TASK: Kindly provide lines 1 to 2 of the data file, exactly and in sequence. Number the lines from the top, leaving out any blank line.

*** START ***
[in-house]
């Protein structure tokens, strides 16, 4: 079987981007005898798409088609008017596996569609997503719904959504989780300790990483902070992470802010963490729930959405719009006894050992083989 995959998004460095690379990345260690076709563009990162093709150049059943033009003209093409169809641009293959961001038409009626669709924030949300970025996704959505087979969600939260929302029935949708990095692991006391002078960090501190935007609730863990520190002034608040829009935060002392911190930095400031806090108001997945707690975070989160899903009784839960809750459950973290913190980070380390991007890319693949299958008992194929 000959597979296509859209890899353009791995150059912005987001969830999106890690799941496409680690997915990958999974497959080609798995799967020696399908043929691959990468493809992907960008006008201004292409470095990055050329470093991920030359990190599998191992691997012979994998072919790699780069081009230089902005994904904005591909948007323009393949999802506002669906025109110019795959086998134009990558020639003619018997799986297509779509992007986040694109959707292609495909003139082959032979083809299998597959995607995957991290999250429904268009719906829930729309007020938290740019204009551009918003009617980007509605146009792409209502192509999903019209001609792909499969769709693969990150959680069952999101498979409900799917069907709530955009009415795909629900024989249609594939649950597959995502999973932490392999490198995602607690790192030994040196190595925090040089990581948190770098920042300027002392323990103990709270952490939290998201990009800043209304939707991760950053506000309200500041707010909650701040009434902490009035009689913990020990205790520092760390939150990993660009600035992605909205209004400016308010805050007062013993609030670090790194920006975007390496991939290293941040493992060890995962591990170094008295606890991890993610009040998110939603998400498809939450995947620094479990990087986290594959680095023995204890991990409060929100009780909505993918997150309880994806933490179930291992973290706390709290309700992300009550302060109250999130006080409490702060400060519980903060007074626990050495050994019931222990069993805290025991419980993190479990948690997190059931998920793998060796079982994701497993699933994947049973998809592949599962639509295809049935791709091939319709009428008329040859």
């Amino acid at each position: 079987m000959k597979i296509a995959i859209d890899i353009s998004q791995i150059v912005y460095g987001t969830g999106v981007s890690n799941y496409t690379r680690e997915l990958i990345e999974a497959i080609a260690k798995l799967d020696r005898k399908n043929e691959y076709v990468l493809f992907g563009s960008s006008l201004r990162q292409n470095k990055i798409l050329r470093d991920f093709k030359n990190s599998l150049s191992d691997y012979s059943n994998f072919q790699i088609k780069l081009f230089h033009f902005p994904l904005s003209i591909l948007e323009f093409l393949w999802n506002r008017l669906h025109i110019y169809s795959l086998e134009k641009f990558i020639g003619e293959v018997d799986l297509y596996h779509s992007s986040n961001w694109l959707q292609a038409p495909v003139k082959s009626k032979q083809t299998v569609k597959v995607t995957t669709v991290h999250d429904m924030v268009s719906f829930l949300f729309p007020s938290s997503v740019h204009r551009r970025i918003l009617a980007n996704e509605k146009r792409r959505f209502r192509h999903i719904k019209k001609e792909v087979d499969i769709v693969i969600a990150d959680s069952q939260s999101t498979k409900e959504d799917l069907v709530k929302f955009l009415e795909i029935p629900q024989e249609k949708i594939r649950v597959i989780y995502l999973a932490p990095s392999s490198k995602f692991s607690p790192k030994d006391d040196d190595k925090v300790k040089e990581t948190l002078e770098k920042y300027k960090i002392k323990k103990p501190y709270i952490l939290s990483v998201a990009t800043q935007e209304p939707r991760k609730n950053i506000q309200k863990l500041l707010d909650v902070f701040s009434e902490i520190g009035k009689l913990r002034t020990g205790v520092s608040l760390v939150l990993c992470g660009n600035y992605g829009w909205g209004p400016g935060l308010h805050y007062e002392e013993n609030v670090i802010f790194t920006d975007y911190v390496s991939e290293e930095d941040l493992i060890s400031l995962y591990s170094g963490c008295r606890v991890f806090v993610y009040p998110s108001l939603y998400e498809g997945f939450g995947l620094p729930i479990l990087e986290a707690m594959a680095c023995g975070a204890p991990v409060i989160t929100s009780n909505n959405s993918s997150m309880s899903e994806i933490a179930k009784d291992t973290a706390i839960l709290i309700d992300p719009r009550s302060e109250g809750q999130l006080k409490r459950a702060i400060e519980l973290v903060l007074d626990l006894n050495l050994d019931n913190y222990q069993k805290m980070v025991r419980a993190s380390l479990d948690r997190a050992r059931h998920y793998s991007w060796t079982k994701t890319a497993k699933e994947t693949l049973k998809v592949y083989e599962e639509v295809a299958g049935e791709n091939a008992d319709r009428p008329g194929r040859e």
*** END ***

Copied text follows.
[in-house]
């Protein structure tokens, strides 16, 4: 079987981007005898798409088609008017596996569609997503719904959504989780300790990483902070992470802010963490729930959405719009006894050992083989 995959998004460095690379990345260690076709563009990162093709150049059943033009003209093409169809641009293959961001038409009626669709924030949300970025996704959505087979969600939260929302029935949708990095692991006391002078960090501190935007609730863990520190002034608040829009935060002392911190930095400031806090108001997945707690975070989160899903009784839960809750459950973290913190980070380390991007890319693949299958008992194929 000959597979296509859209890899353009791995150059912005987001969830999106890690799941496409680690997915990958999974497959080609798995799967020696399908043929691959990468493809992907960008006008201004292409470095990055050329470093991920030359990190599998191992691997012979994998072919790699780069081009230089902005994904904005591909948007323009393949999802506002669906025109110019795959086998134009990558020639003619018997799986297509779509992007986040694109959707292609495909003139082959032979083809299998597959995607995957991290999250429904268009719906829930729309007020938290740019204009551009918003009617980007509605146009792409209502192509999903019209001609792909499969769709693969990150959680069952999101498979409900799917069907709530955009009415795909629900024989249609594939649950597959995502999973932490392999490198995602607690790192030994040196190595925090040089990581948190770098920042300027002392323990103990709270952490939290998201990009800043209304939707991760950053506000309200500041707010909650701040009434902490009035009689913990020990205790520092760390939150990993660009600035992605909205209004400016308010805050007062013993609030670090790194920006975007390496991939290293941040493992060890995962591990170094008295606890991890993610009040998110939603998400498809939450995947620094479990990087986290594959680095023995204890991990409060929100009780909505993918997150309880994806933490179930291992973290706390709290309700992300009550302060109250999130006080409490702060400060519980903060007074626990050495050994019931222990069993805290025991419980993190479990948690997190059931998920793998060796079982994701497993699933994947049973998809592949599962639509295809049935791709091939319709009428008329040859």